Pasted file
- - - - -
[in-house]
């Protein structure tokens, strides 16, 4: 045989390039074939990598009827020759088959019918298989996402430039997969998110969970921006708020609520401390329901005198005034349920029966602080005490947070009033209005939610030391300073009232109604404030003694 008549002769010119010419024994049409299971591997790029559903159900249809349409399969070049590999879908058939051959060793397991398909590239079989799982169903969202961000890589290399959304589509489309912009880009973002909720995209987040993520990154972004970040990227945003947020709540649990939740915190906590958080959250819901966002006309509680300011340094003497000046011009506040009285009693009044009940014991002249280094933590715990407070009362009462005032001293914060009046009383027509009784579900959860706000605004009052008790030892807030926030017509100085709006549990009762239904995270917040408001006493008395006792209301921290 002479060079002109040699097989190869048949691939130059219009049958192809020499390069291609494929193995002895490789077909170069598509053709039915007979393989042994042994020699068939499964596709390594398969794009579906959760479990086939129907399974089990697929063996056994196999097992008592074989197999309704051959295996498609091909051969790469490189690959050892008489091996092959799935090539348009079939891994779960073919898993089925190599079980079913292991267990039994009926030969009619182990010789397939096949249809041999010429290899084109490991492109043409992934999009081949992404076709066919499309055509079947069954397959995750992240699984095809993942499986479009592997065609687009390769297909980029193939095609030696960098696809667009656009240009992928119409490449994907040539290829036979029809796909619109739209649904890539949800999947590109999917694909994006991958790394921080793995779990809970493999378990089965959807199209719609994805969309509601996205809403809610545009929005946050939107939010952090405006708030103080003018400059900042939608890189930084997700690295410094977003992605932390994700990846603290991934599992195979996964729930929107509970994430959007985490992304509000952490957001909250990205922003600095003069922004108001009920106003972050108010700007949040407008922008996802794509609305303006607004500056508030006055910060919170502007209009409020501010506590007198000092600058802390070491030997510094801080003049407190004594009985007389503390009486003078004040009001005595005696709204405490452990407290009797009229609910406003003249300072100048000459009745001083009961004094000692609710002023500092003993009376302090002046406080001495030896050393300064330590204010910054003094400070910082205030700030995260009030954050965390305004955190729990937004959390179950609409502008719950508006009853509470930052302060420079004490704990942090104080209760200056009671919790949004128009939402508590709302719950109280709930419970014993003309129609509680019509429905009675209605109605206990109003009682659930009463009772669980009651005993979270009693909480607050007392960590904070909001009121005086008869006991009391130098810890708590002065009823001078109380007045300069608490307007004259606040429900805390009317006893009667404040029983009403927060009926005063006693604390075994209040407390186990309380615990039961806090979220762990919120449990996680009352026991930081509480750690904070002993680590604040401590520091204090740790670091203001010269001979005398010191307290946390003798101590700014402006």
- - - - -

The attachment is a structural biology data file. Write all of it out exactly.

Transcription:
[in-house]
């Protein structure tokens, strides 16, 4: 045989390039074939990598009827020759088959019918298989996402430039997969998110969970921006708020609520401390329901005198005034349920029966602080005490947070009033209005939610030391300073009232109604404030003694 008549002769010119010419024994049409299971591997790029559903159900249809349409399969070049590999879908058939051959060793397991398909590239079989799982169903969202961000890589290399959304589509489309912009880009973002909720995209987040993520990154972004970040990227945003947020709540649990939740915190906590958080959250819901966002006309509680300011340094003497000046011009506040009285009693009044009940014991002249280094933590715990407070009362009462005032001293914060009046009383027509009784579900959860706000605004009052008790030892807030926030017509100085709006549990009762239904995270917040408001006493008395006792209301921290 002479060079002109040699097989190869048949691939130059219009049958192809020499390069291609494929193995002895490789077909170069598509053709039915007979393989042994042994020699068939499964596709390594398969794009579906959760479990086939129907399974089990697929063996056994196999097992008592074989197999309704051959295996498609091909051969790469490189690959050892008489091996092959799935090539348009079939891994779960073919898993089925190599079980079913292991267990039994009926030969009619182990010789397939096949249809041999010429290899084109490991492109043409992934999009081949992404076709066919499309055509079947069954397959995750992240699984095809993942499986479009592997065609687009390769297909980029193939095609030696960098696809667009656009240009992928119409490449994907040539290829036979029809796909619109739209649904890539949800999947590109999917694909994006991958790394921080793995779990809970493999378990089965959807199209719609994805969309509601996205809403809610545009929005946050939107939010952090405006708030103080003018400059900042939608890189930084997700690295410094977003992605932390994700990846603290991934599992195979996964729930929107509970994430959007985490992304509000952490957001909250990205922003600095003069922004108001009920106003972050108010700007949040407008922008996802794509609305303006607004500056508030006055910060919170502007209009409020501010506590007198000092600058802390070491030997510094801080003049407190004594009985007389503390009486003078004040009001005595005696709204405490452990407290009797009229609910406003003249300072100048000459009745001083009961004094000692609710002023500092003993009376302090002046406080001495030896050393300064330590204010910054003094400070910082205030700030995260009030954050965390305004955190729990937004959390179950609409502008719950508006009853509470930052302060420079004490704990942090104080209760200056009671919790949004128009939402508590709302719950109280709930419970014993003309129609509680019509429905009675209605109605206990109003009682659930009463009772669980009651005993979270009693909480607050007392960590904070909001009121005086008869006991009391130098810890708590002065009823001078109380007045300069608490307007004259606040429900805390009317006893009667404040029983009403927060009926005063006693604390075994209040407390186990309380615990039961806090979220762990919120449990996680009352026991930081509480750690904070002993680590604040401590520091204090740790670091203001010269001979005398010191307290946390003798101590700014402006």